After the legalization of edible cannabis products in Canada in October of last year, members of the Canadian Medical Association speak up about the risks associated with these products, often thought to be largely harmless in comparison to other types of cannabis.
Despite the perception of cannabis edibles as a “safer and more desirable alternative to smoked or vaped cannabis,” a new commentary in the Canadian Medical Association Journal highlights several unique properties of edible cannabis products that may make them less safe than is perceived by the public.
Many cannabis edibles will fail to produce an effect for the first four hours after consumption, producing a risk of overconsumption when the perception is that the products are not “working” to produce the desired “high” effect. Once in place, the effects can last up to eight hours - perhaps even longer - increasing the window in which impairment could adversely affect activities like driving.
Additionally, individual responses to cannabis in different edible products may vary. Experts are particularly concerned about the risk of overconsumption in certain populations: “cannabis-naïve individuals,” children, older adults, and pets. This apprehension is well-founded and based on concerning results in Colorado after the legalization of cannabis edibles following the 2012 enactment of the Colorado Amendment 64, which included several provisions surrounding possession and consumption of recreational marijuana. State poison control centers in Colorado experienced a 70 percent increase in calls for accidental cannabis exposure from 2013 to 2017.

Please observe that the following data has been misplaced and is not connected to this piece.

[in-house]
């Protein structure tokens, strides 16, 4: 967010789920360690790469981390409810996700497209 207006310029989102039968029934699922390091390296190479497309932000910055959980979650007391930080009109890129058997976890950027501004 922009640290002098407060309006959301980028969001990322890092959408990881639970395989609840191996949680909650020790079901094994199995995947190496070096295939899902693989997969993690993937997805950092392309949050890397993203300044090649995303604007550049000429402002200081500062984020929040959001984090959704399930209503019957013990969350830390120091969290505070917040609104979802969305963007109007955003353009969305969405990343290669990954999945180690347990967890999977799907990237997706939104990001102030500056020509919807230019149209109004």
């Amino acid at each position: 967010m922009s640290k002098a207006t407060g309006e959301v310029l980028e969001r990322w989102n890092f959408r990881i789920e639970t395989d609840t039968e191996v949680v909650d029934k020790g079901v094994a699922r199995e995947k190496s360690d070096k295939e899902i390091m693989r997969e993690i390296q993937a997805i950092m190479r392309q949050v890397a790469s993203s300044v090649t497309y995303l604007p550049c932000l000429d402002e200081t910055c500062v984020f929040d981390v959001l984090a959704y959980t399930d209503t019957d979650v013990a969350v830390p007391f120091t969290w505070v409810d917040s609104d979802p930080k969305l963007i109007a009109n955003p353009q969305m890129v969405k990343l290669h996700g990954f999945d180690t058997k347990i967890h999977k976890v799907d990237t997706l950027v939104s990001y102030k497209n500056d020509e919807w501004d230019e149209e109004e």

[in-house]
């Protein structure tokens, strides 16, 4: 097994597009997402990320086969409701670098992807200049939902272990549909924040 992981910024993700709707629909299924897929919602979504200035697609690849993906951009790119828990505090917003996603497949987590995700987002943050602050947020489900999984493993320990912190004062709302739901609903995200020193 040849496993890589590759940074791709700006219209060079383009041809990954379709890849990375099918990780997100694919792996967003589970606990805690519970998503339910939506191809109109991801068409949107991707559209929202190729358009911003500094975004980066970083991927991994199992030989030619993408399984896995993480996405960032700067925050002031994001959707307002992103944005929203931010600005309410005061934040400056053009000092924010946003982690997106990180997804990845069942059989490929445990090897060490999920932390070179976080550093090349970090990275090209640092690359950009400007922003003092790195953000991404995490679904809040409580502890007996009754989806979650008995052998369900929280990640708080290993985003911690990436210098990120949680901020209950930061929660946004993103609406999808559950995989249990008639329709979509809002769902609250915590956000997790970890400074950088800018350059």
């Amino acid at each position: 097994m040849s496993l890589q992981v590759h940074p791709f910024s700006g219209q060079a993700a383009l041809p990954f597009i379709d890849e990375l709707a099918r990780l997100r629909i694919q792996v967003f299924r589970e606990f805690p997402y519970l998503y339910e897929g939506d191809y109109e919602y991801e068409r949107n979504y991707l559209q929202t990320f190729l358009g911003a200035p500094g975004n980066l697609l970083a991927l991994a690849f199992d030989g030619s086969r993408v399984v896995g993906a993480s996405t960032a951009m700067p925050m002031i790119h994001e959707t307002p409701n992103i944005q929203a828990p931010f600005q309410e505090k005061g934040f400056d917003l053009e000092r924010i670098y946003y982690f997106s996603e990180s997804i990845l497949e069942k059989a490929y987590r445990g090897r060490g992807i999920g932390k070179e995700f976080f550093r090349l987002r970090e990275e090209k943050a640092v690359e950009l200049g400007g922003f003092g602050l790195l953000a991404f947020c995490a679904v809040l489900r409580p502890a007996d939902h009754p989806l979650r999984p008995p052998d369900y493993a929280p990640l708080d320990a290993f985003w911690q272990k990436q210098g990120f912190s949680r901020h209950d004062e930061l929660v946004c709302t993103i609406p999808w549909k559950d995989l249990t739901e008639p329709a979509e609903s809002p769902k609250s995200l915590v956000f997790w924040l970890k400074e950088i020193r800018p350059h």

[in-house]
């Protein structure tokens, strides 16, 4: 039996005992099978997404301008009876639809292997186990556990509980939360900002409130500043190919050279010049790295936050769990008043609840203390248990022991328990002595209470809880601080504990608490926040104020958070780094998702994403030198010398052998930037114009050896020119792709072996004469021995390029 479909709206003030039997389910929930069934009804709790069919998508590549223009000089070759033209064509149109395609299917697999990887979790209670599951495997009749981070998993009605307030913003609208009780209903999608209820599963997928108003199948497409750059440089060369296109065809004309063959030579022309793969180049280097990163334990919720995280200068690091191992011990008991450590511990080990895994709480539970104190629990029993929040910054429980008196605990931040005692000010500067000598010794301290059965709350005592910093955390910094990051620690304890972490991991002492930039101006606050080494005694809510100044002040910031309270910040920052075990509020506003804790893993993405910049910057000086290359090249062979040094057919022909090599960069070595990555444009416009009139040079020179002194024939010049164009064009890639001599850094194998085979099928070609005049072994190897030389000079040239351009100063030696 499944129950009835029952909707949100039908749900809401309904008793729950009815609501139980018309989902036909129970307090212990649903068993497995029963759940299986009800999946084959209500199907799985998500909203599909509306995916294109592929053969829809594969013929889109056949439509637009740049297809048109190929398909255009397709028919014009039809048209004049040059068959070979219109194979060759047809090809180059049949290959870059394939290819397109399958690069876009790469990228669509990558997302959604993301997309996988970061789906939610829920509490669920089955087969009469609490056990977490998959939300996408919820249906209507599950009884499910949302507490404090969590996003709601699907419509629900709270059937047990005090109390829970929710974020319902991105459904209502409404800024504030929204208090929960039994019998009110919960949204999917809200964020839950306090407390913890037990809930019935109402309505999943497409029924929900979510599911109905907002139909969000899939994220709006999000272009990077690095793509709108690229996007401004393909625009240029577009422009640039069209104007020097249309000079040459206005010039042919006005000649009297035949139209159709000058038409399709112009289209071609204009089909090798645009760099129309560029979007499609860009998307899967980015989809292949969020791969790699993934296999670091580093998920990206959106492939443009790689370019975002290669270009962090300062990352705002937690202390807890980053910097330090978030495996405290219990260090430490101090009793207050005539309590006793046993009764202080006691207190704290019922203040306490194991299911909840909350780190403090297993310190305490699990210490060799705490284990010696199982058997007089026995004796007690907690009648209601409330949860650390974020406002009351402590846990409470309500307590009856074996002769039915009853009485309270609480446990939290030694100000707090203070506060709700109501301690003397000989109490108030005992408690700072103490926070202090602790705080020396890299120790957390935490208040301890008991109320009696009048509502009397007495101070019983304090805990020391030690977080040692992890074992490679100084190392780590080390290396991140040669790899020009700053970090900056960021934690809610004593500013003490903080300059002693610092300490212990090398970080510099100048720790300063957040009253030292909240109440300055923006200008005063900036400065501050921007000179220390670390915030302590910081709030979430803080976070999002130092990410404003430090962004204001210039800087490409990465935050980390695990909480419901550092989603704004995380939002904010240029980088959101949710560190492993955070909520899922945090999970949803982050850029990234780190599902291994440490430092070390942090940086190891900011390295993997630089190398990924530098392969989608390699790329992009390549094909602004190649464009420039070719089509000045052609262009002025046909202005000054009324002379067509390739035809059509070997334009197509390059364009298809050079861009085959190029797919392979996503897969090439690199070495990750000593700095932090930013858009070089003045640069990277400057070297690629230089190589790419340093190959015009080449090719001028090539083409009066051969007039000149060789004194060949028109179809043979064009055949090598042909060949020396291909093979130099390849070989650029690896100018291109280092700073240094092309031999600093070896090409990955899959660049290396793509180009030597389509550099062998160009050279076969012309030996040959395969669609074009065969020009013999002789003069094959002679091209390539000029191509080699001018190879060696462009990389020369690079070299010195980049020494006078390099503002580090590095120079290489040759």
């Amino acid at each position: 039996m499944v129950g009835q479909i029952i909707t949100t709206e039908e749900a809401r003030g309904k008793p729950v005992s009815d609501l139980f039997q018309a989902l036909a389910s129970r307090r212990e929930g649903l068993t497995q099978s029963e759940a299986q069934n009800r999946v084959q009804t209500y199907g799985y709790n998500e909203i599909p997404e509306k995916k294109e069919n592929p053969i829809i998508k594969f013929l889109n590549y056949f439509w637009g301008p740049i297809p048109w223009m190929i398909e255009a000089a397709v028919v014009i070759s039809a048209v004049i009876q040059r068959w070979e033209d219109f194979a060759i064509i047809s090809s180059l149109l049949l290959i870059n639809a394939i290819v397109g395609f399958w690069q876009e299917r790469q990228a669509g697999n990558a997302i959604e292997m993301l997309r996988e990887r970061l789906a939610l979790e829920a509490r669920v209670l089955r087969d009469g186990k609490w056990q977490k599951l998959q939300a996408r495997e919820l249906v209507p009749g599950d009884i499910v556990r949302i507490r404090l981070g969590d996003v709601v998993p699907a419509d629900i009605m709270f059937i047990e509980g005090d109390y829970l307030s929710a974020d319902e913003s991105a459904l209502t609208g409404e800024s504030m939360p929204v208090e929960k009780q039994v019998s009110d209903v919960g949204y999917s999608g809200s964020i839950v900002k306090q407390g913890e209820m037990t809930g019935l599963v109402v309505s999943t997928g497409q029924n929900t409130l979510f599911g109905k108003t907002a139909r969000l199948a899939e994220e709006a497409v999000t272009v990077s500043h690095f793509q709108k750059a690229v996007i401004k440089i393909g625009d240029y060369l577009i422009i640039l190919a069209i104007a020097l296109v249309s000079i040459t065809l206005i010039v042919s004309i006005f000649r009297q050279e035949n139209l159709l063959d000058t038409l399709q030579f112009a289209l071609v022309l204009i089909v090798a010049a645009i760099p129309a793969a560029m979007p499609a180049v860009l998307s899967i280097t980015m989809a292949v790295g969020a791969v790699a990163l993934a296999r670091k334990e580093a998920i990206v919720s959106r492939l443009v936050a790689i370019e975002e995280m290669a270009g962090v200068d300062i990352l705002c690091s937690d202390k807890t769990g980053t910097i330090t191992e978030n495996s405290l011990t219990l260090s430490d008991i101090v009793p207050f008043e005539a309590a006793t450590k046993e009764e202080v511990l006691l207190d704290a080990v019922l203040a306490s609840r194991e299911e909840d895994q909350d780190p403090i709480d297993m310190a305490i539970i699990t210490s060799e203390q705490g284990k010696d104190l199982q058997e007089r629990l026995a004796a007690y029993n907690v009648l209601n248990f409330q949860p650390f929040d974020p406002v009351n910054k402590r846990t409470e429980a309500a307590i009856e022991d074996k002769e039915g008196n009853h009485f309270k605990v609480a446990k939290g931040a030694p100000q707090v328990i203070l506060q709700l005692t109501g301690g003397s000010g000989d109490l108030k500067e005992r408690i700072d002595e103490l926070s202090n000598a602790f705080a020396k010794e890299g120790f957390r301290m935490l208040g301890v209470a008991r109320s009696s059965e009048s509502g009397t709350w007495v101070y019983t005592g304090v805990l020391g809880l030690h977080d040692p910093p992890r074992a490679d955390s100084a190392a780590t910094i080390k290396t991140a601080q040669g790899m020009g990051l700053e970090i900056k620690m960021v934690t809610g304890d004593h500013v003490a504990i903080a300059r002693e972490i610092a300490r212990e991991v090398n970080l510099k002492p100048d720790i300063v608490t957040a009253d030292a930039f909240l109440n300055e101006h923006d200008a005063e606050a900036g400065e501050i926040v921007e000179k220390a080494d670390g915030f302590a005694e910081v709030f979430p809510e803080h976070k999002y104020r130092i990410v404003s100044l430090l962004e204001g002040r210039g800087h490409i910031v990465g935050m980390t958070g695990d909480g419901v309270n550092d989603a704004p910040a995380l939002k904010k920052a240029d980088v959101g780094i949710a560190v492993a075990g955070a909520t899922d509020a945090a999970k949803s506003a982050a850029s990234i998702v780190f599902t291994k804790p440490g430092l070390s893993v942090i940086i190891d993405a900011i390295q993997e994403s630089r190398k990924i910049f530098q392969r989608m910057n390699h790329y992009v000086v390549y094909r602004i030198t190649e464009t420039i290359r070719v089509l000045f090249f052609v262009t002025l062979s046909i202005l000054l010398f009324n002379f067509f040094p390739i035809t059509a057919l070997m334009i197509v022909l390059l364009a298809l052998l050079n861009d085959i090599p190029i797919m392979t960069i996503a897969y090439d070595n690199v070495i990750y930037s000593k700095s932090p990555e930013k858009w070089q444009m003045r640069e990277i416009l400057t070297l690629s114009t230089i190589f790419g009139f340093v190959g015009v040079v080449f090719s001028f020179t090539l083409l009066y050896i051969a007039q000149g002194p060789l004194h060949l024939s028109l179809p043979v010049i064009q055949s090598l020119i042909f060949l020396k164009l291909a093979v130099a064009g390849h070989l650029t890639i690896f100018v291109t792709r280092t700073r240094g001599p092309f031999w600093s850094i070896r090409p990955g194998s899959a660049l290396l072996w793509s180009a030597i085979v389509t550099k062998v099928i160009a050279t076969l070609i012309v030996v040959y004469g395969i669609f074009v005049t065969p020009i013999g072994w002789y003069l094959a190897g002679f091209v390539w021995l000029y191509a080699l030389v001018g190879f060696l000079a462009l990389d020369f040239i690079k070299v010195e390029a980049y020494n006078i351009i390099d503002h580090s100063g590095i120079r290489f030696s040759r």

While Canadian federal regulations standardize the “presentation of dosing information,” experts warn against accidental overconsumption as a result of accidental overdosing or intentional overdosing, a potential result of unsubstantiated health claims linking cannabis consumption with improved mood, relieved anxiety, and better sleep quality.
Members of the Canadian Medical Association recommend physicians discuss with patients any cannabis use, including edible cannabis consumption. It is recommended that physicians discuss with any patients currently using or potentially in the future using cannabis dangers associated with child exposure to cannabis edibles, overconsumption, delayed effects, risk of driving under the influence of cannabis consumed through edibles, and potential contraindications with common prescription medications and alcohol.
Regulations limit the amount of caffeine that can be included in cannabis edibles and completely blocks nicotine and alcohol from being included as ingredients.